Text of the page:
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Discussion Starter · #21 ·
Great info Lazerus!!!!!
 

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Here's my bike (below) in the middle of Wales some years ago, I did about 70 miles that day. My sleeping bag and food are crammed into the saddlebag and my tent is strapped on top.The orange waterproof jacket is lashed over the whole caboodle to rainproof everything.
Like I said earlier, the trick is to NEVER push the pace, so get off for a rest and a snack every few miles and walk up all the hills and you can go on for ever, any reasonably fit person could do 50 miles a day.
Furthest I did in one day was 140 miles many years ago, I haven't cycled much in recent years and doubt if I could do more than 60 now I'm old (sniffle).
PS- DON'T cycle in winter unless you HAVE to, it's twice as hard as summer because it feels like you're cycling into a wall of cold.

 

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My latest Montague FOLDING Bike Build.


I just sold this folder last week, but I still have a decent quality Kona Cindercone Mountain bike for ever day use and another ARMY Green Montague FOLDER set up with top of the line components for my Bug Out Bike.

Currently playing around with different racks and panniers to get the Bug Out Bike loaded with the weight distribution just right.
The Ruger 10/22 take down is neat and comes in a really decent quality soft case ... but I want to hang a rifle scabbard at the front, along my fork tubes, for quick access.
HMMmm??
LAZ 1
 

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Discussion Starter · #24 ·
Nice bike Laz.
 

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In a lack of fuel situation they are better than walking. The most common fault with reliability are the tires and inner tubes.

If you need to carry a load, they can be walked carrying hundreds of pounds.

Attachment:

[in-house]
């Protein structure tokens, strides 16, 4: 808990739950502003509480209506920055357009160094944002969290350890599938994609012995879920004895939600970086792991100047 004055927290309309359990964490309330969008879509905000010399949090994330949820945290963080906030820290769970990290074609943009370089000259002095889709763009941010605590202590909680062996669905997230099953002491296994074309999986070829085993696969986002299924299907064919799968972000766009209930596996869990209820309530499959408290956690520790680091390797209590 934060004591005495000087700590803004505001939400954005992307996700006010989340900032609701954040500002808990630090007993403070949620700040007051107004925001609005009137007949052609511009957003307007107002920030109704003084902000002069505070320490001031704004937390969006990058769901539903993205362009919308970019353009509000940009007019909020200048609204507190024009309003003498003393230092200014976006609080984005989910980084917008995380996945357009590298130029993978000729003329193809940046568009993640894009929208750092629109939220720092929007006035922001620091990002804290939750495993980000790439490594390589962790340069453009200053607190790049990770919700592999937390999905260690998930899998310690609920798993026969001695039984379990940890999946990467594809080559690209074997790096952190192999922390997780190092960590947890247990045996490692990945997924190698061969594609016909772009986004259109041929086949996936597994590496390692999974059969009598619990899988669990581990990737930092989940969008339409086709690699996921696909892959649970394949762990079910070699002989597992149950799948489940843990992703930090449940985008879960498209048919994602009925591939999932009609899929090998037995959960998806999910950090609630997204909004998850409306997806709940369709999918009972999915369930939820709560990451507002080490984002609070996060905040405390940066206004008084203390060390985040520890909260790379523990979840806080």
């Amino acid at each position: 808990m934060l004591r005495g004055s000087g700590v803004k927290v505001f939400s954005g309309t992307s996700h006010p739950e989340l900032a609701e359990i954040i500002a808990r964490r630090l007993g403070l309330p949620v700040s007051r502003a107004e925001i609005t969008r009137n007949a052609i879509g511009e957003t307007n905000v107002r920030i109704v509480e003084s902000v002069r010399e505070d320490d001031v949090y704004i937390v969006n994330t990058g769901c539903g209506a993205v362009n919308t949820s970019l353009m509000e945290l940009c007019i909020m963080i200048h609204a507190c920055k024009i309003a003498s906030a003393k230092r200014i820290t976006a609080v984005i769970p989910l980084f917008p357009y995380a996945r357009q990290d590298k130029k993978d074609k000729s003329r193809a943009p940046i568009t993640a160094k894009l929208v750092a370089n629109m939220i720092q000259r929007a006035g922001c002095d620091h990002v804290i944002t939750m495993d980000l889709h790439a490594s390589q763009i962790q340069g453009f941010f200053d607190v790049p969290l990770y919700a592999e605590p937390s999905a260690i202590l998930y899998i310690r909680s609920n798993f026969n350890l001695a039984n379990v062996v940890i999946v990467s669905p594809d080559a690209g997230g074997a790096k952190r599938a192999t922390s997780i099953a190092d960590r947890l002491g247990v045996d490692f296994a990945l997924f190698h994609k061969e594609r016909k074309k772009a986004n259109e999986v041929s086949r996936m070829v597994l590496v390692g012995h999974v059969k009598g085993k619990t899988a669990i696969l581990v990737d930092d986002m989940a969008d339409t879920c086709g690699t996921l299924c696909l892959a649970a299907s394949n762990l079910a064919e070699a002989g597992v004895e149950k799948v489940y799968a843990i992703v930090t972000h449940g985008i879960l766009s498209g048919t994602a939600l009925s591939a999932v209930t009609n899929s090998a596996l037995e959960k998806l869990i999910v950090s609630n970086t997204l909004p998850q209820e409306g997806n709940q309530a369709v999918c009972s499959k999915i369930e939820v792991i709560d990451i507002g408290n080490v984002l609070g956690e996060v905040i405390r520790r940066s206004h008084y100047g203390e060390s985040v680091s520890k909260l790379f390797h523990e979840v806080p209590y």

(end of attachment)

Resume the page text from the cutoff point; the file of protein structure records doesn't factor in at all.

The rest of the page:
I have two trailers that I can pull with my bikes.
 

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I believe that the Swiss Army still utilizes bicycles in moving their units. They do not ride them, but attack a rod to the handlebars that extends to the side, load the bicycle with equipment, and push the bicycle by the attached rod. I also believe this method was used by the North Vietnamese on the Ho Chi Min trail.
My concern is not so much gridlock as it is most cars no longer being operational due to an EMP. Also my wife has rheumatoid arthritis and would not be able to walk for a long distance. I went with a Miami Sun Trike that has a basket on the back and I have a wagon that I can attach to the back.
 

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i too think a bug-out-bike is a great asset. as i live in the heart of a 1.5 mil people city i think gridlock is going to happen for sure. i have to battle rushhour for an hour everyday i go to work and back. and that for less than 10 miles. i agree with your guy's opinion that a bike can carry heavy loads. i definitely wil only use a bike as my bov. i have a concept in place for splitting up my gear and taking it with me in the different places when i have to bug on by bike.

1. saddle-bags and stuff strapped to the back of the bike.
here i will put everything i extra, like extra knives, food, water, firestarter, (soon after getting my license) ammo. if i have to leave my bike behind in a hurry because of an ambush, i might lose some extra stuff that will make survival more comfortable and much easier.however losing it will not be the end. plus, i don't have to carry the heaviest suff

2. My bob which is a large hiking backpack. i will have this one on my back while cycling. in there will be the main survival gear. tarp, some food, small bottle of water, fire starting equipment etc...some more ammo soon for sure, but only a smaller amount (weight issue)
so should i lose my bike, i'm still good to go and don't have to necesarily fight for it

3. should i lose my backpack too, f.e. being ambushed, grabbed from behind etc. i will have some essentials on my person (vest, on the belt, pockets of my pants...) there will be the really most essential items. maybe 1 mag or two of ammo, a knife, some lighters, one emergency blanket, a candy bar... if i lose this, i'm way too deep into trouble anyway...
 

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Getting ambushed on your bike=death.
i think it all depends on the situation. sure walking into a trap with lots of people shooting at you from every direction ::rambo:: = death... a single guy shooting at you...you could leave your bike behind. he's more likely interested in your stuff than killing you. let him search your stuff while you run away. could be an option?!
 

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Getting ambushed on your bike=death.